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Decora and Multithreading

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liquid
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Joined: 2005-06-16
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Hi everyone (especially Chris, since i believe you might be one of the few that can answer the question)

After building the Decora SSE backend, i'm not so sure i can see a definitive increase in performance over the regular Java based renderer (a testament to the power of the vm :). However, i see that the backends (java & simd) only use one of my cpu cores.

I had a thought, since 1) the base jsl shader for an effect is the same for cpu based and gpu based renderers, and 2) i assume the style of coding in jsl shaders allows for parallel execution (otherwise i believe it would quite hard to generate pixel/fragment shaders), would it then be hard to add multithreading to those renderers so they use all the available cores.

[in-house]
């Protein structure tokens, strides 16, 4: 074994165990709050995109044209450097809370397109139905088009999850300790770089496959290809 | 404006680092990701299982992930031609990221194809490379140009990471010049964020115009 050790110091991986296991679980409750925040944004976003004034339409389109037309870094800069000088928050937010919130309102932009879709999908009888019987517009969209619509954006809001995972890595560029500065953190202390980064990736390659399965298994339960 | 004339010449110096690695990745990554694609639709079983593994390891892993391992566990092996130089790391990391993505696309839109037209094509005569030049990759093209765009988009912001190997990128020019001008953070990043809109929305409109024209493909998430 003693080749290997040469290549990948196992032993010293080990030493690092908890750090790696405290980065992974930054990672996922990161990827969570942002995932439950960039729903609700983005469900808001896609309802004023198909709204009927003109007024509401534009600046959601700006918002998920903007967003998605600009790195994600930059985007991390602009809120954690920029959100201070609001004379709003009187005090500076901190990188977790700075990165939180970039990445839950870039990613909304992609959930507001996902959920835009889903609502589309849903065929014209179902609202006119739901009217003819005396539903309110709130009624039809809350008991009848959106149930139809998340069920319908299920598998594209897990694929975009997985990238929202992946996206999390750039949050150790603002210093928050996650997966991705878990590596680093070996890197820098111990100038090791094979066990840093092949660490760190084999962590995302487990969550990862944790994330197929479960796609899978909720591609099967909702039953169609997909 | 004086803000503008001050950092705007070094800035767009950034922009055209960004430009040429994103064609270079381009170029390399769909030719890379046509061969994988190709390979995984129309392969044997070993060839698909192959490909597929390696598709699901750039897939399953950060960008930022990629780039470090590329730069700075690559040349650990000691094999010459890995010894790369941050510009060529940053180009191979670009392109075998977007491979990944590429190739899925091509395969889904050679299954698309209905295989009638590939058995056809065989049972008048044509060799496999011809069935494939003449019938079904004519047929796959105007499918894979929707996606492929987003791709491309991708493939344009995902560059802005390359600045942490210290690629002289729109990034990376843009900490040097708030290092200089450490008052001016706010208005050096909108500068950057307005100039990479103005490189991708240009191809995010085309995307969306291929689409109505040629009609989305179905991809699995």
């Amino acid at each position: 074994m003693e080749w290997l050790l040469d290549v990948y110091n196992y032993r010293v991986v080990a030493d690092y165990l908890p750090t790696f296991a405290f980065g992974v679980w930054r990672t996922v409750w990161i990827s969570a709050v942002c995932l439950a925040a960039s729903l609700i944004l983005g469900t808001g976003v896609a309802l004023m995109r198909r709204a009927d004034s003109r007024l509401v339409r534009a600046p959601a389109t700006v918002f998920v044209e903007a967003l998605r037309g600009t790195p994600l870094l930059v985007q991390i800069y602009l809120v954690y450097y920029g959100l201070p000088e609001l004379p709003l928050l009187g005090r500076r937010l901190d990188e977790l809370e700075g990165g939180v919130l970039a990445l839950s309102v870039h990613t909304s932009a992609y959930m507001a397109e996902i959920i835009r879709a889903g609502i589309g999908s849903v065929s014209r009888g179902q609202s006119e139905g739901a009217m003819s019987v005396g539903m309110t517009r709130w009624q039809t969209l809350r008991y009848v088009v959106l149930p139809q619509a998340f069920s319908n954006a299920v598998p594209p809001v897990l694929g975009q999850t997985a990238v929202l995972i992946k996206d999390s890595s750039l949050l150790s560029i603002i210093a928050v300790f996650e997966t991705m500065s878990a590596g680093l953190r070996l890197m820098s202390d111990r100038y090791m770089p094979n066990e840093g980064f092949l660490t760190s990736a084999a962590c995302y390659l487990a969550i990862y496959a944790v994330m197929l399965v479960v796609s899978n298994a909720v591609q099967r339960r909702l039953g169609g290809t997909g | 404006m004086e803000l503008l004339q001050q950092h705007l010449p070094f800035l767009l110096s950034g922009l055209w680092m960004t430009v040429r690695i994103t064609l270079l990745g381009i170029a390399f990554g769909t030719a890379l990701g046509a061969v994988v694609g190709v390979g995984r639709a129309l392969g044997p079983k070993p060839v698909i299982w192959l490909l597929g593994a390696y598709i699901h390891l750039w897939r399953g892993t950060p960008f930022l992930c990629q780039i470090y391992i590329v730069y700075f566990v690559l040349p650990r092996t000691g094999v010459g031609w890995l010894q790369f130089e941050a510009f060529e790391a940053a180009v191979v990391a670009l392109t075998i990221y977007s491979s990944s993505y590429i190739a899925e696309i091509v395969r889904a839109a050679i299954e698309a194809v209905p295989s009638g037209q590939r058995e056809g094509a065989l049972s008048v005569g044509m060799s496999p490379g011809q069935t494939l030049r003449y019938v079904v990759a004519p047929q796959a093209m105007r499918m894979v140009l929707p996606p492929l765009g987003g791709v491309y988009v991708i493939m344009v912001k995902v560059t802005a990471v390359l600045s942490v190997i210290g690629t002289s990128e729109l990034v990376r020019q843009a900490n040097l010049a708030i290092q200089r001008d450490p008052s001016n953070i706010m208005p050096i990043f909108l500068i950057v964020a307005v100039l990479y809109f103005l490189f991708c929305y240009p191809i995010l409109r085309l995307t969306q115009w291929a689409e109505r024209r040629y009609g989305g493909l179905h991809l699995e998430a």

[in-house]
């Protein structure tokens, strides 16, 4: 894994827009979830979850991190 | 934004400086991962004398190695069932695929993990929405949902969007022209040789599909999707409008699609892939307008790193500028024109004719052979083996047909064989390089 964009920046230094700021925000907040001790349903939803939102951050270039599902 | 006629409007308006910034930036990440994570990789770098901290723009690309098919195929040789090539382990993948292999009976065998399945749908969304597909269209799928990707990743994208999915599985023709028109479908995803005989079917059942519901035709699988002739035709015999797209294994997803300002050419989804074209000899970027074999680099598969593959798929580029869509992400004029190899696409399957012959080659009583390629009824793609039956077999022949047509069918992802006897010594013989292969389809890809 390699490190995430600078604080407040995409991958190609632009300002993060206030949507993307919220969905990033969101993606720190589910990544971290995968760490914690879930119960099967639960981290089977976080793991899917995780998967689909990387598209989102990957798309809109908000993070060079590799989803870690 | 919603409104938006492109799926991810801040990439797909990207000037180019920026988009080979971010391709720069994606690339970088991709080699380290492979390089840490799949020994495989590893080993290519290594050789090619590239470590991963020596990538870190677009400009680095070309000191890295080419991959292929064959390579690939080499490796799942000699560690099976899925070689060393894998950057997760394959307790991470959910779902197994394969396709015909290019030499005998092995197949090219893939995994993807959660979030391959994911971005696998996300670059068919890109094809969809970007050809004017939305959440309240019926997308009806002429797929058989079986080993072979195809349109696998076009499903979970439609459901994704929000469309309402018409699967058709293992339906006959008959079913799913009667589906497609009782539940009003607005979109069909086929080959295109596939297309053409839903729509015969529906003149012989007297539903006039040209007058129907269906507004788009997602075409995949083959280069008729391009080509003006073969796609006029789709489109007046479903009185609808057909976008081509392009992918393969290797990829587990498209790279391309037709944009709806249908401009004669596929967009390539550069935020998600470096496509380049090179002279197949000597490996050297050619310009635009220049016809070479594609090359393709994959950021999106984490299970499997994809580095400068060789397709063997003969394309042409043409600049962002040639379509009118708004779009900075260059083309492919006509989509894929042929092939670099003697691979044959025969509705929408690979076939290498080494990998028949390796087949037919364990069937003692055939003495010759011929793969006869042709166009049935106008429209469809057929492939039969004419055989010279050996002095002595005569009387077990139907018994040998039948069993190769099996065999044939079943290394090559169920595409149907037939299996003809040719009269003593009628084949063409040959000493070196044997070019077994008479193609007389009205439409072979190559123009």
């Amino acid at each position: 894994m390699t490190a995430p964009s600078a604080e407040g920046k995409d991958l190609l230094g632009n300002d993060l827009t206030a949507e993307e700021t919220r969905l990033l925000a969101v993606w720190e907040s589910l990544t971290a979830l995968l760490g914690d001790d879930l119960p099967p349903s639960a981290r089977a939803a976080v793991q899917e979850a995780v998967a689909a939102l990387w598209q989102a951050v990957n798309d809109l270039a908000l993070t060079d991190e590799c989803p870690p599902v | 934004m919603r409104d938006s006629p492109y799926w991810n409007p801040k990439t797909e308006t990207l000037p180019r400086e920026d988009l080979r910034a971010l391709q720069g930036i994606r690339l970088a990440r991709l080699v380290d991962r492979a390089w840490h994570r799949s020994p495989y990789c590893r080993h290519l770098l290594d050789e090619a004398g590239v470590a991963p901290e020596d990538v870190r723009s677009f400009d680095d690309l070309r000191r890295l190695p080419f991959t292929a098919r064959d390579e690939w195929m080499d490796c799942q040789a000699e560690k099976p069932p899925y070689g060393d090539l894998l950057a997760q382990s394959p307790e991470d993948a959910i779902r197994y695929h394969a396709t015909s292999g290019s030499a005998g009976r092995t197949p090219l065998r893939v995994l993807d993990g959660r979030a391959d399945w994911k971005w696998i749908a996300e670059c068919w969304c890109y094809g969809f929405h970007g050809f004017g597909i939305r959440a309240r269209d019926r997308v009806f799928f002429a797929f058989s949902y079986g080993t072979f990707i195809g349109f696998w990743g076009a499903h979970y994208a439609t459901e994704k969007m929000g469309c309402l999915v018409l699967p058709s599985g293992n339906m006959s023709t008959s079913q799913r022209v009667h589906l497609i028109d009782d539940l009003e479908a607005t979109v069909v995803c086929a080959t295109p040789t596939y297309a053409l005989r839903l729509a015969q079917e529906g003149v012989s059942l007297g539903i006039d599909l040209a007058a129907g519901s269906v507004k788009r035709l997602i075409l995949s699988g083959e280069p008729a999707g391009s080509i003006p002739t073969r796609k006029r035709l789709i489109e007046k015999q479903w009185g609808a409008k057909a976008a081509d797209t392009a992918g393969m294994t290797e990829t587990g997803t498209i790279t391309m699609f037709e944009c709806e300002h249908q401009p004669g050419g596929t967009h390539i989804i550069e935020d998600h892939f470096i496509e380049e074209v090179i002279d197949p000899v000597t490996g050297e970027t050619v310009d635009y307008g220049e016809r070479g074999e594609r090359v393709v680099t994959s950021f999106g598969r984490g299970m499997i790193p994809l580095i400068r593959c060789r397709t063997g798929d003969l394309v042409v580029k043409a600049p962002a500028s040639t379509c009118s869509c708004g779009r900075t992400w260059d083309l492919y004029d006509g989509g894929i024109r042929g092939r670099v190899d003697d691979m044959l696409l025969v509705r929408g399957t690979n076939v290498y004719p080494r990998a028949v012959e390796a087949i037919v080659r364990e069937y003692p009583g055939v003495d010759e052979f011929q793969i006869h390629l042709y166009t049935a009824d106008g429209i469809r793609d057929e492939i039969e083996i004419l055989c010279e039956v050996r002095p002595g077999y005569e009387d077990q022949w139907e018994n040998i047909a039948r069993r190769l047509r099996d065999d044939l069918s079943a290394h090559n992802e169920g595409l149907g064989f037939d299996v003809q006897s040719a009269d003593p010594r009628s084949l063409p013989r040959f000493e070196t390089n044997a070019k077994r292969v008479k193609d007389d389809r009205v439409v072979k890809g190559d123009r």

The first idea that came to my mind was just to divide source content and give them to 'X instances' of the renderer code (inside the renderer singleton).

Is this a reasonable way ? Could i do it myself for instance ?

I haven't seen much activity in the svns for scenario and decora recently so i guess you must all be working on something else for the javafx sdk release - or on a private svn :( - and maybe you have other tricks up your sleeve for the software decora performance we don't know about (mind to share if it's the case) ?

BTW, the d3d backend perf rocks (and the zoomy demo is quite trippy, it's like getting back to the 70s)

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Chris Campbell

On May 26, 2008, at 12:02 PM, scenario@javadesktop.org wrote:
> Hi everyone (especially Chris, since i believe you might be one of
> the few that can answer the question)
>
> After building the Decora SSE backend, i'm not so sure i can see a
> definitive increase in performance over the regular Java based
> renderer (a testament to the power of the vm :). However, i see that
> the backends (java & simd) only use one of my cpu cores.
>

The native backend is indeed quite a bit faster than the pure Java
backend (around 50% faster in some cases, and possibly more in others
as well). You can use the run_demo.sh script in the Decora-Demo
project with the -perf option to measure the speedups on your machine.

> I had a thought, since 1) the base jsl shader for an effect is the
> same for cpu based and gpu based renderers, and 2) i assume the